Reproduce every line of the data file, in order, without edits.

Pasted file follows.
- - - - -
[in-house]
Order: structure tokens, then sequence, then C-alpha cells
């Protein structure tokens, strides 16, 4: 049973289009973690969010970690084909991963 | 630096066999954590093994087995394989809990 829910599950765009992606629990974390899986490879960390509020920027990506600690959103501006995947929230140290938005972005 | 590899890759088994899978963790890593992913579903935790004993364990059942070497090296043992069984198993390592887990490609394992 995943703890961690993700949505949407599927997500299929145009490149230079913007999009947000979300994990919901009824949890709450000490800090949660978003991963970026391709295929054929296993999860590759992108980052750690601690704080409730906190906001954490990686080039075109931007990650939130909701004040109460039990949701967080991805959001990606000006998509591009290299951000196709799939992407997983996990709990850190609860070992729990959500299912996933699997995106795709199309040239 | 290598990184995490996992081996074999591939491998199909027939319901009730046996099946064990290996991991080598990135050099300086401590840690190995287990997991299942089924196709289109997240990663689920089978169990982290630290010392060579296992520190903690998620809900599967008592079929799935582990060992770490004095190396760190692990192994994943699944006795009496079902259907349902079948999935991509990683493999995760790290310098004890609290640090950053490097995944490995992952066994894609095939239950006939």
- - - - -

[in-house]
Order: structure tokens, then sequence, then C-alpha cells
């Protein structure tokens, strides 16, 4: 049973289009973690969010970690084909991963 | 630096066999954590093994087995394989809990 829910599950765009992606629990974390899986490879960390509020920027990506600690959103501006995947929230140290938005972005 | 590899890759088994899978963790890593992913579903935790004993364990059942070497090296043992069984198993390592887990490609394992 995943703890961690993700949505949407599927997500299929145009490149230079913007999009947000979300994990919901009824949890709450000490800090949660978003991963970026391709295929054929296993999860590759992108980052750690601690704080409730906190906001954490990686080039075109931007990650939130909701004040109460039990949701967080991805959001990606000006998509591009290299951000196709799939992407997983996990709990850190609860070992729990959500299912996933699997995106795709199309040239 | 290598990184995490996992081996074999591939491998199909027939319901009730046996099946064990290996991991080598990135050099300086401590840690190995287990997991299942089924196709289109997240990663689920089978169990982290630290010392060579296992520190903690998620809900599967008592079929799935582990060992770490004095190396760190692990192994994943699944006795009496079902259907349902079948999935991509990683493999995760790290310098004890609290640090950053490097995944490995992952066994894609095939239950006939």